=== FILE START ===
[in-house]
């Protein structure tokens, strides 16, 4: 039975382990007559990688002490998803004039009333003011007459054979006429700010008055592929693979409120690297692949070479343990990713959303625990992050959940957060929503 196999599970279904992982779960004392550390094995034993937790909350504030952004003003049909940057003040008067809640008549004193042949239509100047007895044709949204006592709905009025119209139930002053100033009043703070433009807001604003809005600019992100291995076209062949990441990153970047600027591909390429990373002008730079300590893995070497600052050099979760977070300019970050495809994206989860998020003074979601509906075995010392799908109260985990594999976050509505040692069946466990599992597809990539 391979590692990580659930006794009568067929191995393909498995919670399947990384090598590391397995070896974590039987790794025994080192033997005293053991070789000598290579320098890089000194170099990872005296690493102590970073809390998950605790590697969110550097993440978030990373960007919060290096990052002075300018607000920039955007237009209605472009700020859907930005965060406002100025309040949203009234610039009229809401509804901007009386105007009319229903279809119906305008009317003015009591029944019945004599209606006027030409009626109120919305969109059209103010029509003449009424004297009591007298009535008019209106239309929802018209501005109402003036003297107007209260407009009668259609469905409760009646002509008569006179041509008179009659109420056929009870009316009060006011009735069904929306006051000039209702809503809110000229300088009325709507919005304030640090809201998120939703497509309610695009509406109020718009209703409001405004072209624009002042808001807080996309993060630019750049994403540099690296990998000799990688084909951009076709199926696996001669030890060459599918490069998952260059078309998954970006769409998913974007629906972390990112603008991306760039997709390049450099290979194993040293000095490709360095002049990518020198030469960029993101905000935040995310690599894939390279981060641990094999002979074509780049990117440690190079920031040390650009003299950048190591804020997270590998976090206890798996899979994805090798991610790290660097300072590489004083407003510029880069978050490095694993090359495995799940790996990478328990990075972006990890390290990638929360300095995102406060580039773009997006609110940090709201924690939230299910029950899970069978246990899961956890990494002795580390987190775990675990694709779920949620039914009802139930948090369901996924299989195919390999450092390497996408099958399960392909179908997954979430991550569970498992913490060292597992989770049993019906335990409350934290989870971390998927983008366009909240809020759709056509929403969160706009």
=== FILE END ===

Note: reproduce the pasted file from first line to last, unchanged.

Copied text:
[in-house]
């Protein structure tokens, strides 16, 4: 039975382990007559990688002490998803004039009333003011007459054979006429700010008055592929693979409120690297692949070479343990990713959303625990992050959940957060929503 196999599970279904992982779960004392550390094995034993937790909350504030952004003003049909940057003040008067809640008549004193042949239509100047007895044709949204006592709905009025119209139930002053100033009043703070433009807001604003809005600019992100291995076209062949990441990153970047600027591909390429990373002008730079300590893995070497600052050099979760977070300019970050495809994206989860998020003074979601509906075995010392799908109260985990594999976050509505040692069946466990599992597809990539 391979590692990580659930006794009568067929191995393909498995919670399947990384090598590391397995070896974590039987790794025994080192033997005293053991070789000598290579320098890089000194170099990872005296690493102590970073809390998950605790590697969110550097993440978030990373960007919060290096990052002075300018607000920039955007237009209605472009700020859907930005965060406002100025309040949203009234610039009229809401509804901007009386105007009319229903279809119906305008009317003015009591029944019945004599209606006027030409009626109120919305969109059209103010029509003449009424004297009591007298009535008019209106239309929802018209501005109402003036003297107007209260407009009668259609469905409760009646002509008569006179041509008179009659109420056929009870009316009060006011009735069904929306006051000039209702809503809110000229300088009325709507919005304030640090809201998120939703497509309610695009509406109020718009209703409001405004072209624009002042808001807080996309993060630019750049994403540099690296990998000799990688084909951009076709199926696996001669030890060459599918490069998952260059078309998954970006769409998913974007629906972390990112603008991306760039997709390049450099290979194993040293000095490709360095002049990518020198030469960029993101905000935040995310690599894939390279981060641990094999002979074509780049990117440690190079920031040390650009003299950048190591804020997270590998976090206890798996899979994805090798991610790290660097300072590489004083407003510029880069978050490095694993090359495995799940790996990478328990990075972006990890390290990638929360300095995102406060580039773009997006609110940090709201924690939230299910029950899970069978246990899961956890990494002795580390987190775990675990694709779920949620039914009802139930948090369901996924299989195919390999450092390497996408099958399960392909179908997954979430991550569970498992913490060292597992989770049993019906335990409350934290989870971390998927983008366009909240809020759709056509929403969160706009």